Yes, words can hurt. They hurt more if you let them. You have a choice though, to perceive those words as hurtful and let that define you or to build up a stronger internal system, to be more resilient. Greg is a bit fuzzy here, but there is more that can be investigated.

Getting back to the origins of things on campuses, Greg notes that before 2014 it was mainly administrations who were guilty of speech codes and creating student fragility on campus.

However, around 2014 there was something like a lightning bolt that struck. Greg and others now noticed that it was the students, who had been the most vocal defenders of freedom of speech, became activists in favor of speech codes and safe spaces. 

It was this flip that Greg and Jonathan Haidt were trying to find the underlying cause of in their Atlantic article in 2015 that became the book of the same name in 2018: The Coddling of the American Mind

Greg and Jonathan saw that students were already arriving on campuses believing what they called “the three great untruths.” 

1. The untruth of fragility: What doesn’t kill you makes you weaker.

2. The untruth of emotional reasoning: Always trust your feelings.

3. The untruth of Us versus Them: Life is a battle between good and evil people.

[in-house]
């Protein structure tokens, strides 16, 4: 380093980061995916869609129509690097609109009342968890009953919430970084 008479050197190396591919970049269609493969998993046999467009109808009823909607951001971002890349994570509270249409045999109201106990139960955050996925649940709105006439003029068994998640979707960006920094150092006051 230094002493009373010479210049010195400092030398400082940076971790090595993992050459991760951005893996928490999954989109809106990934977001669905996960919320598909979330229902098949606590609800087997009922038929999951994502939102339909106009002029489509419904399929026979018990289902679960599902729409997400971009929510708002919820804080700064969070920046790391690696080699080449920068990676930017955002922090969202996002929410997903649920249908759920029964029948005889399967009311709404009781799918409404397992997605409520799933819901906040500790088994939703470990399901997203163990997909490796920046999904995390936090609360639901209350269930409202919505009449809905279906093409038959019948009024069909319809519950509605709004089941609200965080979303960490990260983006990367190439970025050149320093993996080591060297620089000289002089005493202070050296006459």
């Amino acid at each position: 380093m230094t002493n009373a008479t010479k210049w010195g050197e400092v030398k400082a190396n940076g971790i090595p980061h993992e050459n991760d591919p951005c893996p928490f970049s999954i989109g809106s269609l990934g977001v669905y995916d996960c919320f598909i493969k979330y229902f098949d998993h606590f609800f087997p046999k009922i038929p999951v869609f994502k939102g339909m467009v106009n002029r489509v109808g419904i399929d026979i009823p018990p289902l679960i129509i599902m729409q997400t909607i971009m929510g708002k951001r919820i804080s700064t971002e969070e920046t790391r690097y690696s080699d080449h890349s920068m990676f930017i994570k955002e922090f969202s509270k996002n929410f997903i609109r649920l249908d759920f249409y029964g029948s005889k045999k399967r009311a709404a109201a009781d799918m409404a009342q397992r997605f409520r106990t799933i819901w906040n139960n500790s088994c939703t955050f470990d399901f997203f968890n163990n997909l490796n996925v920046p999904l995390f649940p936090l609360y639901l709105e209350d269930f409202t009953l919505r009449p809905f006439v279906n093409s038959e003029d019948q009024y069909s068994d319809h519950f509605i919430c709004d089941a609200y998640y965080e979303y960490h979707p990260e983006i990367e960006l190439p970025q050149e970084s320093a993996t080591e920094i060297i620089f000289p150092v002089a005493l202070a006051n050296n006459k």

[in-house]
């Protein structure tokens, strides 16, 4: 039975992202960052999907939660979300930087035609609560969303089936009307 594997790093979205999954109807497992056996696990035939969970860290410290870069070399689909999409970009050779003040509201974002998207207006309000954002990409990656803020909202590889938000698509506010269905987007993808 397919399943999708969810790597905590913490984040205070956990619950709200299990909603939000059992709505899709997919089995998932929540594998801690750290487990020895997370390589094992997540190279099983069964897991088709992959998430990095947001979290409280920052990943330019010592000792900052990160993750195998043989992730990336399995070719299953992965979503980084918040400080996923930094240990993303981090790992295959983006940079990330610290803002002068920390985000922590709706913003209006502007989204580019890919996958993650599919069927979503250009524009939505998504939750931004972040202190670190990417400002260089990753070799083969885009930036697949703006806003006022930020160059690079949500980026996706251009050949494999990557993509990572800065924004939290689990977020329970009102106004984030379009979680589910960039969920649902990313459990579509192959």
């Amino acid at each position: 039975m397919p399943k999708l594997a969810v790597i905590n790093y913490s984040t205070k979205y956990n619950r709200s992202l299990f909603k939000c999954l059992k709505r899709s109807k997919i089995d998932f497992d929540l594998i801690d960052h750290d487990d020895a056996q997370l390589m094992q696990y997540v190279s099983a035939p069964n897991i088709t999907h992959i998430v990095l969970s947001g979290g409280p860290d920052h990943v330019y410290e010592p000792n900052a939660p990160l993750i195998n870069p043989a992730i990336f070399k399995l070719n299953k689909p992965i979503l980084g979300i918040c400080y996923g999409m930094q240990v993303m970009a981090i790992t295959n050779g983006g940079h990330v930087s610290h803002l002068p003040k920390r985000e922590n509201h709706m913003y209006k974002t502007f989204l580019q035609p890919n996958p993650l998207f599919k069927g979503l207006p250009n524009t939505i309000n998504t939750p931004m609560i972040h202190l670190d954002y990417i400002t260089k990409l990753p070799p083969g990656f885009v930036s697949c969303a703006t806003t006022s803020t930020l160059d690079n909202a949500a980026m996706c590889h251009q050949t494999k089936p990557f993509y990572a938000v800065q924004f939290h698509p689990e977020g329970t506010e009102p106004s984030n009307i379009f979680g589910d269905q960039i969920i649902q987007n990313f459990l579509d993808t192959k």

Education is becoming a larger and larger battlefield in our current culture wars, as has been discussed much before here, but it is not simply a partisan issue. Instead, there is now a pincer movement underway against education from illiberal elements on the far right and left.

The impact on free speech overall is that idioms in this country like “it’s a free country” have fallen by the wayside and “You’re free to say what you want” has been replace with “Speech is violence.” That is not progress, which is regression. 

The danger to free speech and discourse comes from that conception of speech as a form of violence.

There must be a distinction a distinction between what is protected speech, what is protected by the first amendment, and what is not.

None of this is really new though. Speech and violence have been locked in a continuum for a long time. It needs to be said that yes, speech can lead to violence, something one says in the past could lead to someone being in a duel or getting their head chopped off.

It is our choice, as a culture to make the strong and difficult decisions here to preserve the difference.

Speech can be violence. If someone is actually threatening you, that is NOT protected speech, that crosses a line. Sexual and racial harassment are NOT protected speech. The nuance and distinctions are important. The mistake people make is that they are unable to discern that the speech they think is violence is NOT protected under the first amendment.

If we succumb to the quick emotional responses, misconceptions and distortions are leading us to perceive violence where it is not and undermines our ability to have meaningful discourse.